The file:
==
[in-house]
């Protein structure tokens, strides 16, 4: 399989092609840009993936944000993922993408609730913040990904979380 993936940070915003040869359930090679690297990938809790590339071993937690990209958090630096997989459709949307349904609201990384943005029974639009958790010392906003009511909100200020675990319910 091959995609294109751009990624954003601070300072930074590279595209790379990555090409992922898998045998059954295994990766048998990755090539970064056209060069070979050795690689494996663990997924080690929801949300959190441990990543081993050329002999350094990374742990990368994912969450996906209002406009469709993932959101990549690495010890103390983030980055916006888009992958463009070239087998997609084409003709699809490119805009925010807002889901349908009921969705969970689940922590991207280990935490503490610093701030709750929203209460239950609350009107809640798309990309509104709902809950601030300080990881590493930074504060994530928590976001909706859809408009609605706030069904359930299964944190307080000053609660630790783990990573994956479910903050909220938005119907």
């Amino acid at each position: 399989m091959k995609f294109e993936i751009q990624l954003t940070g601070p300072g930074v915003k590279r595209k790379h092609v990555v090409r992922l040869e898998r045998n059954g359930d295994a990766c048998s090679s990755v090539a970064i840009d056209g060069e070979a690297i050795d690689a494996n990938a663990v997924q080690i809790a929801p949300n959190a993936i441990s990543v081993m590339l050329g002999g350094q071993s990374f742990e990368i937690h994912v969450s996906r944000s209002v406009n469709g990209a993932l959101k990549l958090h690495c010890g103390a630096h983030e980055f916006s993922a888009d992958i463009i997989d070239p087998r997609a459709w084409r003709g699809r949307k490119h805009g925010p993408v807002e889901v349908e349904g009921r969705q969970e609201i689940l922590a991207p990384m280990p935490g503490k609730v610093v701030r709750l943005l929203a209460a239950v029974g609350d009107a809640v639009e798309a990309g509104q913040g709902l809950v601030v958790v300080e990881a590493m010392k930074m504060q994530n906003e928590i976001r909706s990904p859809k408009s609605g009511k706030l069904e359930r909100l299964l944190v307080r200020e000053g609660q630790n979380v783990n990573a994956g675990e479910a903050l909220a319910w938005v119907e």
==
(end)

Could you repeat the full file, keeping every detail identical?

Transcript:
[in-house]
């Protein structure tokens, strides 16, 4: 399989092609840009993936944000993922993408609730913040990904979380 993936940070915003040869359930090679690297990938809790590339071993937690990209958090630096997989459709949307349904609201990384943005029974639009958790010392906003009511909100200020675990319910 091959995609294109751009990624954003601070300072930074590279595209790379990555090409992922898998045998059954295994990766048998990755090539970064056209060069070979050795690689494996663990997924080690929801949300959190441990990543081993050329002999350094990374742990990368994912969450996906209002406009469709993932959101990549690495010890103390983030980055916006888009992958463009070239087998997609084409003709699809490119805009925010807002889901349908009921969705969970689940922590991207280990935490503490610093701030709750929203209460239950609350009107809640798309990309509104709902809950601030300080990881590493930074504060994530928590976001909706859809408009609605706030069904359930299964944190307080000053609660630790783990990573994956479910903050909220938005119907």
């Amino acid at each position: 399989m091959k995609f294109e993936i751009q990624l954003t940070g601070p300072g930074v915003k590279r595209k790379h092609v990555v090409r992922l040869e898998r045998n059954g359930d295994a990766c048998s090679s990755v090539a970064i840009d056209g060069e070979a690297i050795d690689a494996n990938a663990v997924q080690i809790a929801p949300n959190a993936i441990s990543v081993m590339l050329g002999g350094q071993s990374f742990e990368i937690h994912v969450s996906r944000s209002v406009n469709g990209a993932l959101k990549l958090h690495c010890g103390a630096h983030e980055f916006s993922a888009d992958i463009i997989d070239p087998r997609a459709w084409r003709g699809r949307k490119h805009g925010p993408v807002e889901v349908e349904g009921r969705q969970e609201i689940l922590a991207p990384m280990p935490g503490k609730v610093v701030r709750l943005l929203a209460a239950v029974g609350d009107a809640v639009e798309a990309g509104q913040g709902l809950v601030v958790v300080e990881a590493m010392k930074m504060q994530n906003e928590i976001r909706s990904p859809k408009s609605g009511k706030l069904e359930r909100l299964l944190v307080r200020e000053g609660q630790n979380v783990n990573a994956g675990e479910a903050l909220a319910w938005v119907e």